Due to rapidly rising U.S. fracking output, the Saudis experienced a 50 percent decline exports to the United States in the third quarter of 2014. They knew this trend could worsen, so it would be logical to try to stem the tide. The Saudis challenged the upstart frackers by cutting the price to the United States, while raising it elsewhere. According to Phil Flynn, senior market analyst for Price Futures Group, the Saudis were “threatened by U.S. oil production and [were] acting to try to break the U.S. producers’ back.”2

2. U.S. oil price volatility and policy makers 

The effects of OPEC-generated volatility are seen in industrial production disturbances and recessions that reduce wealth and employment prospects for ordinary Americans. Even when the economy is expanding and work opportunities are improved, Middle East mischief can be a major source of gasoline pump pain when Americans fill up their vehicles. Rising gas prices play havoc with family budgets. When higher prices seem to be the norm, more consumers swap gas guzzlers for smaller fuel efficient cars. Then, when prices fall, more consumers opt for larger vehicles. Unpredictable prices make for inefficient household management and costly industry adjustments.

The policy makers’ macroeconomic challenge 

By statute, the U.S. Federal Reserve Board is required to set monetary policies that deliver low levels of unemployment and price stability. Efforts to achieve the twin goals, which sometimes seem at odds with one another, form the basis for actions that ultimately involve influencing interest rates with the hope that higher or lower rates will help accomplish the Fed’s statutory goals.

Predicting the future level of inflation and making judgments on inflation expectations are part of a complex process faced by the Fed’s Federal Open Market Committee (FOMC) and Fed Chair Yellen. 

The situation facing by the Fed is challenging.3

Since the 2008 credit market collapse, the Fed has maintained historically low interest rates. With the U.S. and world economy slowly recovering, what the Fed will do with interest rates has become the major monetary policy question.

The Fed has set a goal of achieving an ongoing level of 2 percent inflation. However, energy prices have become so volatile that the Fed focuses on “core inflation,” which is the overall CPI with energy and food prices omitted. Even so, energy price movements can assist or frustrate Fed decision-making as energy is embedded in all aspects of the economy.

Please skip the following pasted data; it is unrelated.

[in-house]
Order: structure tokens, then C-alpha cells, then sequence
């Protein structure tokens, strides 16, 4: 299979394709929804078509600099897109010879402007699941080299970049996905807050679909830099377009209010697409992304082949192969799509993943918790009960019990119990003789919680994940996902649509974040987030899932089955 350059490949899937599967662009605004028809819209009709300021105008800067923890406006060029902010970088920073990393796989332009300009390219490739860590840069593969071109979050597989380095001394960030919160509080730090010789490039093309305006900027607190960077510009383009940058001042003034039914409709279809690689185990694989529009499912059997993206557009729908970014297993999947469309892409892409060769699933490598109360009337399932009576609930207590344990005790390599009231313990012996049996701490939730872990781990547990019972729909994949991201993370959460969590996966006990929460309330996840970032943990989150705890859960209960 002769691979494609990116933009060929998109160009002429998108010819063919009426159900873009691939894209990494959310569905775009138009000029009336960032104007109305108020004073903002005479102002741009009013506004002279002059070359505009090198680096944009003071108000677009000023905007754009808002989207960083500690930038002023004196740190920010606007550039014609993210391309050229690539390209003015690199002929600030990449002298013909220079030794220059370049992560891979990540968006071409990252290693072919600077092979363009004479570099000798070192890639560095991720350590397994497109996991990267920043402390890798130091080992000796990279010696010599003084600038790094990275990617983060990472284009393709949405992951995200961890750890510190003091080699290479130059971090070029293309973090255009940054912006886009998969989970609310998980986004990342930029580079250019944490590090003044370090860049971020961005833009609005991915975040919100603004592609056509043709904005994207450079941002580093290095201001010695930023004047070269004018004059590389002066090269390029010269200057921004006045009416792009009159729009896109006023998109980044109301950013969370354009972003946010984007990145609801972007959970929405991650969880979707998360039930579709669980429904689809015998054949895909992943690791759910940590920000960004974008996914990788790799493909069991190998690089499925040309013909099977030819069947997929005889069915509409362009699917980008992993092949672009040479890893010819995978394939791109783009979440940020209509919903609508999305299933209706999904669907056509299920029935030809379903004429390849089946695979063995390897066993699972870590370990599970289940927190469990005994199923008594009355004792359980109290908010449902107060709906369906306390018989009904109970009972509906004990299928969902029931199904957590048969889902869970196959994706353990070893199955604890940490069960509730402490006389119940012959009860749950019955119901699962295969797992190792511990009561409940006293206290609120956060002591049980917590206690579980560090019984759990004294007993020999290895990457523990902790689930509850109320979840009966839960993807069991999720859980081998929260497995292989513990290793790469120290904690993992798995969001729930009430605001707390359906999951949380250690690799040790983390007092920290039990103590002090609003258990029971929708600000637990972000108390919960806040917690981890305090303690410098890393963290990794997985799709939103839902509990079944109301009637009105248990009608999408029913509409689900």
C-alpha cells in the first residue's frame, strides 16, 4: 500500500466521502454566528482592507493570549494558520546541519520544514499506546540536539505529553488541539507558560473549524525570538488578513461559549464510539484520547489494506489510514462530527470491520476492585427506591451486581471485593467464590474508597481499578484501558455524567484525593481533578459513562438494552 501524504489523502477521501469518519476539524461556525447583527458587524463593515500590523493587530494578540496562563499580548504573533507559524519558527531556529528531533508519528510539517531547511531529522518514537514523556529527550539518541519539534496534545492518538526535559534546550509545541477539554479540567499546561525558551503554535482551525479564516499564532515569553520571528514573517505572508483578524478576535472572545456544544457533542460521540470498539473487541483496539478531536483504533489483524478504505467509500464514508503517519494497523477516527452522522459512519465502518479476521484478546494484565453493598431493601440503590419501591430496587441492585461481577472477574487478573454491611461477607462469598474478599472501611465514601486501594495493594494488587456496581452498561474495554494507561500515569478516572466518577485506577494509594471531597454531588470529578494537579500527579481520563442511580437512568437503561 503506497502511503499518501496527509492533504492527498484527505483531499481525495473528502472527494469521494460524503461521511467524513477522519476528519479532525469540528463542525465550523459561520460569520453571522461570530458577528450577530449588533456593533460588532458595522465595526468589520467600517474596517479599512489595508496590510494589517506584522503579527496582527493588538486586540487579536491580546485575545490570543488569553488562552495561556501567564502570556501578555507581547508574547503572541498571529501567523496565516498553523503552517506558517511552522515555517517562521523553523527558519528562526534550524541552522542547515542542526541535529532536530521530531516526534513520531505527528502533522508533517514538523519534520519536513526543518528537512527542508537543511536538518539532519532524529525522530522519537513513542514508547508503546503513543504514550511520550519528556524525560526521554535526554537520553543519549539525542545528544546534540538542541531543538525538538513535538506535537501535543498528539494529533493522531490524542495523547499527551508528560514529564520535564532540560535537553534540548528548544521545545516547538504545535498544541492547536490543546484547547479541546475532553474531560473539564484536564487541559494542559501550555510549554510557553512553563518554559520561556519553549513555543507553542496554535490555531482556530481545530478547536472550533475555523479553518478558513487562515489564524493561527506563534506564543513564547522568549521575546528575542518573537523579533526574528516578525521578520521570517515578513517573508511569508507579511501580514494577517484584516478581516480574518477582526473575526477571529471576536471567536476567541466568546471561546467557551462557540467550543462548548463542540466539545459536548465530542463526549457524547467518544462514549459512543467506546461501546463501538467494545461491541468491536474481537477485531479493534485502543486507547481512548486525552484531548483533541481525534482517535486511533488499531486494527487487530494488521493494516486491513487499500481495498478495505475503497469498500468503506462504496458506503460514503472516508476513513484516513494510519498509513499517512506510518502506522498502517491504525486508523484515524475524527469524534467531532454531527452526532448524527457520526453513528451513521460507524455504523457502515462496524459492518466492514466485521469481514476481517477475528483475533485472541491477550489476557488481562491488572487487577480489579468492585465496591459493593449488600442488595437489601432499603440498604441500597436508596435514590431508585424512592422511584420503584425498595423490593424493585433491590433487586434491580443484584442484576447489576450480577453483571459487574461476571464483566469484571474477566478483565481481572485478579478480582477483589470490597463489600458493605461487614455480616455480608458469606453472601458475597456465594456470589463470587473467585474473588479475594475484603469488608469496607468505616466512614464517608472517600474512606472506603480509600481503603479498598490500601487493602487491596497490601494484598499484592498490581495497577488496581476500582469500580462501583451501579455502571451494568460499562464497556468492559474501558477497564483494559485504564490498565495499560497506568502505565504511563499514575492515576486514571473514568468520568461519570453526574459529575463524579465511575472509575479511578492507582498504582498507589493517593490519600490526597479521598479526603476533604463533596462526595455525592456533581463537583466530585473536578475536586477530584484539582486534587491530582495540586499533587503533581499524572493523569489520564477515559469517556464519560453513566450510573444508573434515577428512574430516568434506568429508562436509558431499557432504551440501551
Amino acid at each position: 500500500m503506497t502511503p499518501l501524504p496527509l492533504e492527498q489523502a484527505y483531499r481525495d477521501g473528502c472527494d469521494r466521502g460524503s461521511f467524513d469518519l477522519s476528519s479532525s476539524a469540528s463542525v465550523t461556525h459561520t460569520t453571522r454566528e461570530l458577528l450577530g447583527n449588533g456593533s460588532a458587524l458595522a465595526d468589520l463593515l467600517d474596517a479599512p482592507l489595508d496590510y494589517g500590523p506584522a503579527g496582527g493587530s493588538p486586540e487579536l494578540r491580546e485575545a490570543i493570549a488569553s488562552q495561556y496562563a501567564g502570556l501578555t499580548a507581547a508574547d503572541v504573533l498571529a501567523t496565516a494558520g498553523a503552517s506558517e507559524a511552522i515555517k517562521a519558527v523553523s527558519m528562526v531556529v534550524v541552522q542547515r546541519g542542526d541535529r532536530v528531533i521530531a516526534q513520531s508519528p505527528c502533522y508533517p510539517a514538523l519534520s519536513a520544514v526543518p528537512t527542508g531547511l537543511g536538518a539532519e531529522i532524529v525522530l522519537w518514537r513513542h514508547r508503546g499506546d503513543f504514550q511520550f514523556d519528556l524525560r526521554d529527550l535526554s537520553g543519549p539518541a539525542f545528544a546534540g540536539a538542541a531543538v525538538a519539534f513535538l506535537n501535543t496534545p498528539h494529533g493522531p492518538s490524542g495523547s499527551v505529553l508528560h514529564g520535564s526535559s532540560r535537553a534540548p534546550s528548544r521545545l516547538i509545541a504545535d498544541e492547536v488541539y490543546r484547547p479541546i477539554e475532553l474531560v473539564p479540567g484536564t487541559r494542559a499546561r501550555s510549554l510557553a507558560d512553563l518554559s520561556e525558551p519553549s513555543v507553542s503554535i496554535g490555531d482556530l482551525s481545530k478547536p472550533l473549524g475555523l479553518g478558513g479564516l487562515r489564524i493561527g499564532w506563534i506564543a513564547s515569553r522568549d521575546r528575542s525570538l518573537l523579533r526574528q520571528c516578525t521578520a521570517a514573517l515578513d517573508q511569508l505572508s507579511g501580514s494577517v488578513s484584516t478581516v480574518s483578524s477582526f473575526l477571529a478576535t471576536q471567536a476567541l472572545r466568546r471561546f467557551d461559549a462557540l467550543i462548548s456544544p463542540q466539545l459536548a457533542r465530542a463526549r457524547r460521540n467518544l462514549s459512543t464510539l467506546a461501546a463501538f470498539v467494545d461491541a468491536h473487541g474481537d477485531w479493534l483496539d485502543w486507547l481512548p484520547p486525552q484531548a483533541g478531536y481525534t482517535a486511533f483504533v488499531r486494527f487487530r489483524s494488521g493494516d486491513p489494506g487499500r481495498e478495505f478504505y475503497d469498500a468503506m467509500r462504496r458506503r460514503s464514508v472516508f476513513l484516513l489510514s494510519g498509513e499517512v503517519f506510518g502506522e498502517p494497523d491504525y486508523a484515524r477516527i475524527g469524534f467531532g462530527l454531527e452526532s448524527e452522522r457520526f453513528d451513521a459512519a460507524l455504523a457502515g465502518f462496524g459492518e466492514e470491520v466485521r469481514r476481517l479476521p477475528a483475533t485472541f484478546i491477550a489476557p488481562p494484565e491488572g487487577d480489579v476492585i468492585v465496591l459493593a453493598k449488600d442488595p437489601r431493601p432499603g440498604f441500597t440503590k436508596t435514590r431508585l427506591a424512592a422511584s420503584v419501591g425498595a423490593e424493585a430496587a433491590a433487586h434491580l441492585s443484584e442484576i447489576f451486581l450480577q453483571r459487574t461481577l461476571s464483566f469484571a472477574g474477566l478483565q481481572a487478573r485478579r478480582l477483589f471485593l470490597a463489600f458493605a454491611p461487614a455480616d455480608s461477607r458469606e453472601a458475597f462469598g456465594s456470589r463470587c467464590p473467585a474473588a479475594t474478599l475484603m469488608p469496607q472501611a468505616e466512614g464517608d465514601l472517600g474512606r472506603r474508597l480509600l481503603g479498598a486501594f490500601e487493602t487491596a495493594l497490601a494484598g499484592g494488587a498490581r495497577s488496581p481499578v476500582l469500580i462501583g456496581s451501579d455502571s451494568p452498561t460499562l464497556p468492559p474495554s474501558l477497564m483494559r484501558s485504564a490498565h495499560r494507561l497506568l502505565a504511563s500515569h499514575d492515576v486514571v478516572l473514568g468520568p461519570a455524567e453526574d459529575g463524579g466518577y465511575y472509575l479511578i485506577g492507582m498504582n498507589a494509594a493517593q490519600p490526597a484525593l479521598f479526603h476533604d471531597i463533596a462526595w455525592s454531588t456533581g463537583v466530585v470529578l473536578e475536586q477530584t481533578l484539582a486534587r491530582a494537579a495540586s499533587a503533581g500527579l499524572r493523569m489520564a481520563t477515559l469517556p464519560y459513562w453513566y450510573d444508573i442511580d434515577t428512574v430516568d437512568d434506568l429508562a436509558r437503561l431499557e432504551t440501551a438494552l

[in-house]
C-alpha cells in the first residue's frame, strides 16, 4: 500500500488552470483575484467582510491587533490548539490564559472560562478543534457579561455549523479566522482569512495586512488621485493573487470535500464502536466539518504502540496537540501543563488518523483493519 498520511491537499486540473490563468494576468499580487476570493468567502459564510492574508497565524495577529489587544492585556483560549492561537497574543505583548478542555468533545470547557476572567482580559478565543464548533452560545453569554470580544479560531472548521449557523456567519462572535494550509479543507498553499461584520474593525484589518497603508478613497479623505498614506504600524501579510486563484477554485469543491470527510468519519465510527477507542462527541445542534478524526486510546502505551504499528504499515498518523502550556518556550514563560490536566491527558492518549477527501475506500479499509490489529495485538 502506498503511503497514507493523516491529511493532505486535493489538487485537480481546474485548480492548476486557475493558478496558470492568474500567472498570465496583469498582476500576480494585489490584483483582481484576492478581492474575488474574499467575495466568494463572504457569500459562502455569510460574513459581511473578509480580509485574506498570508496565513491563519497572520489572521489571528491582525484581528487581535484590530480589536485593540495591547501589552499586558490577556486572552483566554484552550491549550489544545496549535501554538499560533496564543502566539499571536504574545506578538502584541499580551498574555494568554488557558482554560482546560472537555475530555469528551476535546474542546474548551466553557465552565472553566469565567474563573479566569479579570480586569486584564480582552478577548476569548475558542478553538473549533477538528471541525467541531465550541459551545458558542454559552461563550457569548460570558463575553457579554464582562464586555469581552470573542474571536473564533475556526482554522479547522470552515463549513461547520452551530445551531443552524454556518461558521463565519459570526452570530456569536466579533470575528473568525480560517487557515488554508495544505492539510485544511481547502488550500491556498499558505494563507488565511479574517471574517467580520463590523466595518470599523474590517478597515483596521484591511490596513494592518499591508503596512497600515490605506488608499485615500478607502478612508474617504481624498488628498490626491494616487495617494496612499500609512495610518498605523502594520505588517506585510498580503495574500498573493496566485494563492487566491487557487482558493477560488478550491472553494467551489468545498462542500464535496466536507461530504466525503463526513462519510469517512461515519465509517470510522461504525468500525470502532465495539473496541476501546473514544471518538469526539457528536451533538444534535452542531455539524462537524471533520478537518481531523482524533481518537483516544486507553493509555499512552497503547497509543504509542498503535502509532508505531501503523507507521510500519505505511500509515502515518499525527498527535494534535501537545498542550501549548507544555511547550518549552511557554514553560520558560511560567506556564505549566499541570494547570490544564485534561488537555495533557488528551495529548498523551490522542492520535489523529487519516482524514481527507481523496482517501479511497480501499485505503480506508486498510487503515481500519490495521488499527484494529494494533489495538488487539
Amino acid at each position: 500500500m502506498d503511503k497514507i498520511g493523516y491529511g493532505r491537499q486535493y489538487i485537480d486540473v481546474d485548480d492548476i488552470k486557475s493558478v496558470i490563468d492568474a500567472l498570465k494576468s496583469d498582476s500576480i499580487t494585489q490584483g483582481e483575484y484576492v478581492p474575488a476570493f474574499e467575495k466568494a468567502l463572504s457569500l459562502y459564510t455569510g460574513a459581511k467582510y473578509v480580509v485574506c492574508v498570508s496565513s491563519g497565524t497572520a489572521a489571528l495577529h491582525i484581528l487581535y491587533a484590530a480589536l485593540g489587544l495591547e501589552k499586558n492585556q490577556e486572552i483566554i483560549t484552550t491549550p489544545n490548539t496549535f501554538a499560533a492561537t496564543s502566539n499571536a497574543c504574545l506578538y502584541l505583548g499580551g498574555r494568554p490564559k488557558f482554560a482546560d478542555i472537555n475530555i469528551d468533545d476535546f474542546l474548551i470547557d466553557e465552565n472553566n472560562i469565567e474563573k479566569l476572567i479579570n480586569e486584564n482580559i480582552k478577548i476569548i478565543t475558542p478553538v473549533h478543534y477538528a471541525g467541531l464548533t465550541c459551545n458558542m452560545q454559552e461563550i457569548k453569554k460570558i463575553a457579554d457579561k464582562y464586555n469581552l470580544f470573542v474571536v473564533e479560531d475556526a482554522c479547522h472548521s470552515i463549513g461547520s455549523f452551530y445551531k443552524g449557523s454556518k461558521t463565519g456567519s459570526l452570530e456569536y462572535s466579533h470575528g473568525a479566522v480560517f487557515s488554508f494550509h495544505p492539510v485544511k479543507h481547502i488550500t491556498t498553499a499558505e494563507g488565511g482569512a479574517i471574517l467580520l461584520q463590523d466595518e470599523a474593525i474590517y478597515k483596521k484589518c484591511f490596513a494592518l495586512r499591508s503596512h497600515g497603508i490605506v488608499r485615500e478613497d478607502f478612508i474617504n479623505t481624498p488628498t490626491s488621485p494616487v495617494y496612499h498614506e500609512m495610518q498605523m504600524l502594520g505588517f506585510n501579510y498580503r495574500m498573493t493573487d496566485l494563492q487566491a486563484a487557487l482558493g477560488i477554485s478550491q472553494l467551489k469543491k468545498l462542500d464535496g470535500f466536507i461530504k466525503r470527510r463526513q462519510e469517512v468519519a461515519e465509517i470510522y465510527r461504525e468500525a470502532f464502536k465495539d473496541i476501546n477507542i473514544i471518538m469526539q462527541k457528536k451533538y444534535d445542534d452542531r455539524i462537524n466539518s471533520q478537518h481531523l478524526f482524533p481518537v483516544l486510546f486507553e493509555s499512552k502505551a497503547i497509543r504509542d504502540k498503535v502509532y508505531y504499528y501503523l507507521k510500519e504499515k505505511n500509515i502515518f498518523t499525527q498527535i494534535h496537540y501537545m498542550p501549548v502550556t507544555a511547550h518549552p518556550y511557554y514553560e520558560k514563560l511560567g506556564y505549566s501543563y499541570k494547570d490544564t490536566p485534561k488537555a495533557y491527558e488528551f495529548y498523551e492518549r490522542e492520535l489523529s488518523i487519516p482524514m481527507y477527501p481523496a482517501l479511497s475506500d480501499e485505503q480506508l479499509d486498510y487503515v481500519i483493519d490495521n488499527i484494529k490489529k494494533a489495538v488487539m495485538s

Each month after the FOMC meets in Washington, it explains the Committee’s thinking about interest rates and the economy’s performance. Following the Committee’s January 2015 meeting, the Fed stated: “Inflation has declined further below the Committee’s longer-run objective, largely reflecting declines in energy prices.”4

After making comments about other aspects of the economy’s outlook, the statement said this about energy and inflation: “Inflation is anticipated to decline further in the near term, but the Committee expects inflation to rise gradually toward 2 percent over the medium term as the labor market improves further and the transitory effects of lower energy prices and other factors dissipate.” The FOMC’s July statement again referred to energy prices when describing uncertainty with respect to the next interest rate move.5

Put another way, the Fed, like everyone else, is trying to guess OPEC’s next move. No one knows what OPEC will do in the future. Obviously, an uncertain Fed generates uncertainty across all financial markets. That in turn produces reluctant investors, cautious producers, and lower levels of wealth creation as investors and lenders await more interest rate certainty.

Final thoughts 

Led by the rapidly expanding output of unconventional oil producers, by late 2014 the United States was the world’s leading crude oil producer. The pre-2014 institutional arrangement could not hold. In an apparent effort to maintain market share, the Saudis and other OPEC producers cut prices and kept the valves open. While some OPEC members oppose the move, the Saudis and some of their OPEC friends have deep pockets that provide a war chest to rebuff the competition.